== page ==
By guest authors Irina Patterson and Candice Arnold
Irina: So, you run the educational workshops for entrepreneurs as part of your work for New York Angels?
Brian: Yes. We started a New York Angels meet-up group in New York City, and we’ll have ongoing educational workshops.
Irina: How often?
Brian: New York City is a complicated place, so the number of activities that take place can be overwhelming to anyone.
Some of the workshops are ones we do ourselves, which we can control. We have Wilson Sonsini, one of the leading law firms in the space, as our sponsor and partner. They do ongoing workshops, so we collaborate with them on term sheets, design, and developments. We invite our angels and entrepreneurs to those.
Pricewaterhouse is another one of our sponsors. They do a variety of discussions, updating people on accounting principles and things the community needs to be aware of. We’ll do it on an as-needed basis. We can’t always be sure that the person that we want to give the workshop is available when we want her to be. So, it’ll be an ongoing, “check the winds” of what people need to know, rather than talking heads that are talking about the same things that everybody else talks about.
Many of the people whom we’ll ask to provide input will be established in particular areas of academic prominence, angel prominence, or vertical market prominence.
For example, the next discussion we’re thinking of having is somebody to teach us how gaming is an important part of multiple disciplines and how the concept of gaming is becoming a part of the metric for determining qualitative due diligence needs for a particular company.
We’ll probably have gaming experts come in and talk about that so that entrepreneurs and investors understand how the gaming industry is infiltrating. Again, the aim is to have a deeper, thoughtful, more provocative, compelling conversation than a generic one.
Irina: Do you know how many applications or pitches the New York Angels receives each month?
Brian: At least 60 a month, and the numbers continue to go up.
Irina: What happens to those applications? What is the next step?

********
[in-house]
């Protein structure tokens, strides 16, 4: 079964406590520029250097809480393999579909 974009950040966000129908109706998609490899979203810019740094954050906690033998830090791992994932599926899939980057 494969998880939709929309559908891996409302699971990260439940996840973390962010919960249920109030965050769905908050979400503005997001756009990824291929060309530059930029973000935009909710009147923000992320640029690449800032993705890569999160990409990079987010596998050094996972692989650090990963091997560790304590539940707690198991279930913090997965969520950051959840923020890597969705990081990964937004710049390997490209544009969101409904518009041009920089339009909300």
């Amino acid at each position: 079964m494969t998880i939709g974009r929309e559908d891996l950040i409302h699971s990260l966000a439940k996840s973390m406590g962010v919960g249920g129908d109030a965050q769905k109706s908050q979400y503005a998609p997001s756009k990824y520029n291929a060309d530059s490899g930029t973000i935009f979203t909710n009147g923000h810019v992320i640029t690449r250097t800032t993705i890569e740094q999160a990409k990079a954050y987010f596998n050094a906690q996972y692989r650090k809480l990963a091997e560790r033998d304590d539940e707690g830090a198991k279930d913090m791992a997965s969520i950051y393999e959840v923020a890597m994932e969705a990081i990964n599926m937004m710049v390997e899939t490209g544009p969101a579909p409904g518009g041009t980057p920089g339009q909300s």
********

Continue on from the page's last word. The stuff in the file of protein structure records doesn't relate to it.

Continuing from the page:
Brian: It’s a specific process. We’re known for the logic and precision of the process. The first step, when they do come in, is that each is reviewed. The ones that really are not possible, bright people, just not with scalable businesses or investable businesses, are put aside, and we ask the others to come in for a screening.
The screenings are the first Wednesday of every month except August. The New York Angels go in various rooms depending upon how we segment the various companies: media, entertainment, enterprise, pharmaceutical, or maybe a different type of company.
Then the angels come in and listen to screening presentations. These are the raw presentations. Our goal there is to help them in the early stage of their planning and thinking through this presentation. Then we meet that same morning.
We go through 30 or more companies. We will meet and talk about which ones we think have the most promise and select perhaps the top three. We notify the top three.
They come in the next week, and we give them a presentation development training to make sure that they’re good at presenting, to make sure that their slides say what they need to. We get them all set for the next week, which is the breakfast, and that breakfast is when they make the presentations to the entire membership of angels.
New York Angels can also bring to that final table – we call it the “breakfast table” – their own deals that they’ve recently invested in because we want them to be encouraged. Those don’t have to go through this screening process. They can be given what we call an “easy pass,” and that easy pass gives the New York Angel investor an opportunity to present the company he’s invested in recently in front of his or her member friends as quickly as possible.